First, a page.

Going South: the West Coast

Things we learned: The long way down

There are wonderful podcasts on New Zealands radio stations (www.radionz.co.nz). One we listened to on the long driving bits in NZ is “The long way home”. 67 year old Bruce Hopkins is walking the Te Araroa trail, a 3000km trail that goes all the way from the Cape Reinga to Bluff, the whole length of New Zealand.

It is a wonderful portrait of the trail, new Zealanders in general and Bruce Hopkins, a Kiwi actor who transports his fathers and brothers ashes through the country he calls home.

With a great sense of humor he tells many stories from his old times working on fishing trawlers with his dad and brother, interviews other trampers and talks to people he meets on the road.

A great way to experience NZ by means of listening. Highly recommended.

Stuff we saw:

Stuff we did:

We followed the road through the hills along the Buller River. The road followed the river in a wonderful gorge and later a broad valley. Cape Foulwind is known for a nice walk along the along the cliffs and some fur seals. But when we arrived a massive thunderstorm with thunder and lightning started and so we looked for the closest campsite to rent a cabin for the night. It rained and stormed the whole night.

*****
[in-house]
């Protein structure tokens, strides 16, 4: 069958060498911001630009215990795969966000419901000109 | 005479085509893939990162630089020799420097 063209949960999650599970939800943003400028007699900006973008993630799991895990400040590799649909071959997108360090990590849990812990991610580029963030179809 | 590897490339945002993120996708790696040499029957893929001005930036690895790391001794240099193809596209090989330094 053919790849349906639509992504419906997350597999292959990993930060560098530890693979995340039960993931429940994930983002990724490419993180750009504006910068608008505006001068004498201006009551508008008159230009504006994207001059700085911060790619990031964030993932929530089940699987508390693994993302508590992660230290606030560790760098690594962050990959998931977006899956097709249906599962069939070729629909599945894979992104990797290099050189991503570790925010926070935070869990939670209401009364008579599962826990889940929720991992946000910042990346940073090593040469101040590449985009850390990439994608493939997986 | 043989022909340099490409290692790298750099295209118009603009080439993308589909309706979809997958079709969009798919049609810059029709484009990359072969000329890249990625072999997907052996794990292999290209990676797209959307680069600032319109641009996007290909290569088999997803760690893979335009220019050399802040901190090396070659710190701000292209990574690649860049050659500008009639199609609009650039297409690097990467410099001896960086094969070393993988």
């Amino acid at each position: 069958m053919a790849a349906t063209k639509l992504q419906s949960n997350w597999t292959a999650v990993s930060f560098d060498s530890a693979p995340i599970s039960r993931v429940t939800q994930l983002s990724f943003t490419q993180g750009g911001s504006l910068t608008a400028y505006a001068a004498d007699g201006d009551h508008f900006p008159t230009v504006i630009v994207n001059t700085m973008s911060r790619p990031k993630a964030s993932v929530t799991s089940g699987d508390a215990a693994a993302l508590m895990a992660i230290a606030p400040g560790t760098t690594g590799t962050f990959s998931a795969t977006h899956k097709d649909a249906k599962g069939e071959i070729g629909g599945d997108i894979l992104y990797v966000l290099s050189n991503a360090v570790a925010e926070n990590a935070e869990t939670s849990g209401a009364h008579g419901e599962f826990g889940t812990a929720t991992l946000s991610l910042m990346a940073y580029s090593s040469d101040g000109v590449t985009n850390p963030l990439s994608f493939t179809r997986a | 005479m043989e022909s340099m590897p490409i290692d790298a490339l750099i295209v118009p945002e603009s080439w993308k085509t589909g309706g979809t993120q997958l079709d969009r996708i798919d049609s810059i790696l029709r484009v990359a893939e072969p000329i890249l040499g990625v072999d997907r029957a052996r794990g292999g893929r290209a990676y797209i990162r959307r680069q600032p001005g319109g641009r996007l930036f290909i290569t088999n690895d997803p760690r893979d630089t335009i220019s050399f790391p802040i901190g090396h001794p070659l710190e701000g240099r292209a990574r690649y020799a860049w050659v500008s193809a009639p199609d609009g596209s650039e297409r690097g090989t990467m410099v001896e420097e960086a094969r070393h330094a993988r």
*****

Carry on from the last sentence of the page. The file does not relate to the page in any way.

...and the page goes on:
The next day we approached the hike and had fun watching the seals hanging around on the rocks. The sea was wild, torn up from the strong winds.

Sometimes the sun finds a little hole in the clouds and we get hot immediately. It is a strange mix of weather we have these days.

We follow down the coast, with many stops and lookouts to watch the waves clashing the beaches and rocks.

There are many wonderful sites here and we enjoy seeing them with the roaring winds and high waves of the sea.

We stay overnight at Hokitika and continue to Franz-Joseph and Fox Glacier. We don’t see anything of the mountains here, as the clouds are very low now. Just one morning in Fox Glacier we get a view for a few minutes before the clouds form quickly to cover these wonderful white covered mountains.

We leave the coast to follow the Makarora River upstream and find a nice campsite for the night, after we have been chased away by hundreds of sandflies on two other campsites which would have been quite annoying and potentially itchy.

There were strong winds forecasted and we found them. On Lake Wanaka, one of the big southern lakes in NZ we enjoyed the blasts of wind while walking the shore of the lake on a little picnic area. We continued to the town of Wanaka and did a little hike in the evening, knowing, that for the next 2 days the weather was about to get be pretty bad. We pitched our tent next to the lake on a campsite 15 min outside Wanaka.

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